Is it possible to market your non-profit without a website? In 2019, 97% of UK businesses had one. That figure has since only risen – suggesting marketing without a website is (a) extremely rare and (b) probably a bad idea.
Did deeper into the data and it’s apparent this figure relates to companies and organisations with 1,000 employees or greater.
This means the stats ignore:
- Smaller non-profits
- Sole traders
Reality check: half of the workforce in the voluntary sector supports charitable organisations. This equates to 405,000 people.
Of these people:
- 27% work for non-profits with a workforce of ten or less
- Only 7% work for charities with more than 500 staff
So, do non-profits need a website or should they concentrate their marketing efforts elsewhere?
Marketing without a website
Plenty of businesses and organisations generate healthy year-on-year profit without investing a single penny of their hard-earned money into website development.
Strange as this might sound in an era where technology is moving at breakneck speed (ChatGPT being a prime example) marketing without a website has its advantages.
Here are just a few…
#1 Fewer overheads
Websites, unlike social media, aren’t free. You have to pay for the domain name and hosting. Even if you can afford these costs, who’s going to write your blogs or fix technical issues?
The only options are:
- Hiring freelancers on retainer contracts
- Employing a full-time member of staff
- Doing the work yourself (still not free)
Not having a website means fewer costs to worry about. That’s money you could invest elsewhere – into running more events or hiring more volunteers for door knocking campaigns.
#2 Less to worry about
Websites aren’t just expensive, they require constant maintenance in order to work effectively. That’s all well and good if – as we mentioned earlier – you can afford to hire a freelancer or full time employee to do the work.
Do you have the skillsets needed to:
- Resolve technical issues like slow site speeds?
- Use analytics platforms to understand user behaviour?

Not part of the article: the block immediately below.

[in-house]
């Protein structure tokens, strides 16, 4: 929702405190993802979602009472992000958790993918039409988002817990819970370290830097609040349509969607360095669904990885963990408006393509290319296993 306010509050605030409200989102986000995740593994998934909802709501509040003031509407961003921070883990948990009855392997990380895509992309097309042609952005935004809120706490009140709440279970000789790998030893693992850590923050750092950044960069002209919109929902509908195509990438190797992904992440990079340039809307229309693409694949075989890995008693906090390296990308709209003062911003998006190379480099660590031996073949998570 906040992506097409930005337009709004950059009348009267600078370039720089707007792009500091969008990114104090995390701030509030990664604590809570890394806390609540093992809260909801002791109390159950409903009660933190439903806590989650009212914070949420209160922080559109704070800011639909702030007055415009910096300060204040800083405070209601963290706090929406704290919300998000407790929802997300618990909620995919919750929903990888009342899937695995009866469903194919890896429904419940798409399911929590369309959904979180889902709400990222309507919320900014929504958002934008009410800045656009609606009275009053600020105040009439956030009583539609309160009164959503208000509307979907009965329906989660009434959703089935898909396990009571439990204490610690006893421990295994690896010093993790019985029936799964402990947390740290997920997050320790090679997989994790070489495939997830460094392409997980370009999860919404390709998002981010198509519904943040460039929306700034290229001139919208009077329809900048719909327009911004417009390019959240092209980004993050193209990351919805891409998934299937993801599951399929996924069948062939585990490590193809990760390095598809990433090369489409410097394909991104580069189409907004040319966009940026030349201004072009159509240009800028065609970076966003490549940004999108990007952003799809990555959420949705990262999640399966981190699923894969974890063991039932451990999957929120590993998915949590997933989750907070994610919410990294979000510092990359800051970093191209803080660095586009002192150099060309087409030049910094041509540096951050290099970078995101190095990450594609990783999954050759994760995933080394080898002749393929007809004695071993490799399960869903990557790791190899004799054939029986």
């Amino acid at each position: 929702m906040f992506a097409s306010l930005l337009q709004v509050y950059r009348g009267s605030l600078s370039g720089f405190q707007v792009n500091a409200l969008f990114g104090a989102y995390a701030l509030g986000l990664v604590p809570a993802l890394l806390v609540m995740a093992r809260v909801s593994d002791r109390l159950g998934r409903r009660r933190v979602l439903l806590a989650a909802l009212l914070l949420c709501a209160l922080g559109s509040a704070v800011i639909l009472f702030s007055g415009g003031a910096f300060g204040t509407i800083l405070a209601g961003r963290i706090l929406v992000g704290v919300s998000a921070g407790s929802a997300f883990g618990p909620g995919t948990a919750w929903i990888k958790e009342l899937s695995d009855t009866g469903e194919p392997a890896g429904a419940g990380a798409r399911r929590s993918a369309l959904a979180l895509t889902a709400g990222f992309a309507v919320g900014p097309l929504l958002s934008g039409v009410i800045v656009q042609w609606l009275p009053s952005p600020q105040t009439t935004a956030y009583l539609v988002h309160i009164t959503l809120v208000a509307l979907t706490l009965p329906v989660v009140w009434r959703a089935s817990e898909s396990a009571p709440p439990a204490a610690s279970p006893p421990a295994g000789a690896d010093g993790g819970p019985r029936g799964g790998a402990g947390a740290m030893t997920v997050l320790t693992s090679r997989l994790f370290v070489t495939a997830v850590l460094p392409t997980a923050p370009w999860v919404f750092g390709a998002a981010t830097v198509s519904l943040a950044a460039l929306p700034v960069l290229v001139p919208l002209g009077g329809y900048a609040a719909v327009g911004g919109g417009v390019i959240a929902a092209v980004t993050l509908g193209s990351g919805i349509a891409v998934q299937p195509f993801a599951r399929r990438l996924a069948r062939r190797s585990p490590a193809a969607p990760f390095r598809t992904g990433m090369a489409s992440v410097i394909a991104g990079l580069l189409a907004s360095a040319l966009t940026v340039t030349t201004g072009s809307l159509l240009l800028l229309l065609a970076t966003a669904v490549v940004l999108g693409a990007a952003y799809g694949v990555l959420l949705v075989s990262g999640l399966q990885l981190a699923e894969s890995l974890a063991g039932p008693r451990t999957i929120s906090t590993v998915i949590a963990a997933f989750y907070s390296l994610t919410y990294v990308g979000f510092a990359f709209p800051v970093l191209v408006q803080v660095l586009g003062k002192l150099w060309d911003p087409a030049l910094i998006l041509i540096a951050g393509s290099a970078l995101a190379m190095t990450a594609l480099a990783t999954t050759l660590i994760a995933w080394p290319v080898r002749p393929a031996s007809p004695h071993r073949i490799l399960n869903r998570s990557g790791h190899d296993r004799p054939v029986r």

- Create monthly content plans incorporating a mix of:
- Landing pages?
If the answers to these questions are a resounding ‘no,’ having a website will cause you undue stress and eat into your productivity.
#3 Targeting is difficult
If only digital marketing was as simple as writing an insightful blog that automatically attracted volunteers and donors to your website. Unfortunately the process is far more complex.
Are you ready to do all of this?
- Conduct extensive research – using a range of sites and tools to determine their wants and needs
- Armed with your insights you’ll need to create compelling messaging and A/B test it to see what works
- Using Google Analytics to monitor the performance of your content will become part of your daily routine
Even then there’s no guarantee your messaging will resonate with volunteers and donors. If your formula works it will do so only for a short period of time.
In the world of SEO you’re only king for a day and must constantly innovate to beat your rivals. That’s why marketing without a website is so appealing to time-poor non-profits.
Marketing with a website
Now let’s take the ‘marketing without a website’ narrative and invert it. Because the pros of owning a website outweigh the negatives associated with having one.
Let’s break down the objections one-by-one and identify solutions for each.
True, not spending money on a website reduces marketing expenditure. But that’s missing the point entirely. Websites, when well-designed, and properly maintained, generate profit.
You could reduce overheads by:
- Reducing volunteer numbers
- Cancelling print runs
- Not running ads
But doing so would have catastrophic effects on your organisation in the form of reduced brand awareness – ultimately resulting in fewer donations.
The thought of running a website is intimidating. But enlisting the services of a marketing agency, ad hoc freelancers, or a full-time employee isn’t as expensive as you might think.
Returning to our earlier point, a good website will increase visibility of your non-profit – attracting committed volunteers and interested donors via targeted SEO content that’s engaging and persuasive.
Even if the retainer you’re quoted seems expensive it needs to be offset against the eventual profit your new website will generate.
Ultimately it comes down to hiring experts with:
- Proven experience of success in the digital marketing arena
- Knowledge of your sector and case studies to back up claims
- The resources needed to support your cause in the long-term
This issue affects all companies and organisations of all sizes. Targeting is hard. Even for digital marketing experts like us. But it’s a lot easier if you hand the work to specialists who do it for a living and can devote their attention to it 24/7.
If outsourcing isn’t an option then you absolutely must make the time to understand your audience. Because marketing without a website isn’t an option.
- Regularly check your rivals’ social media feeds – who are their customers and what’s their messaging like?
- Scan your social posts too to determine which work best and single out those that frequently bomb
- Use surveys built into posts and emails to customers what content they’re keen to see, rather than guessing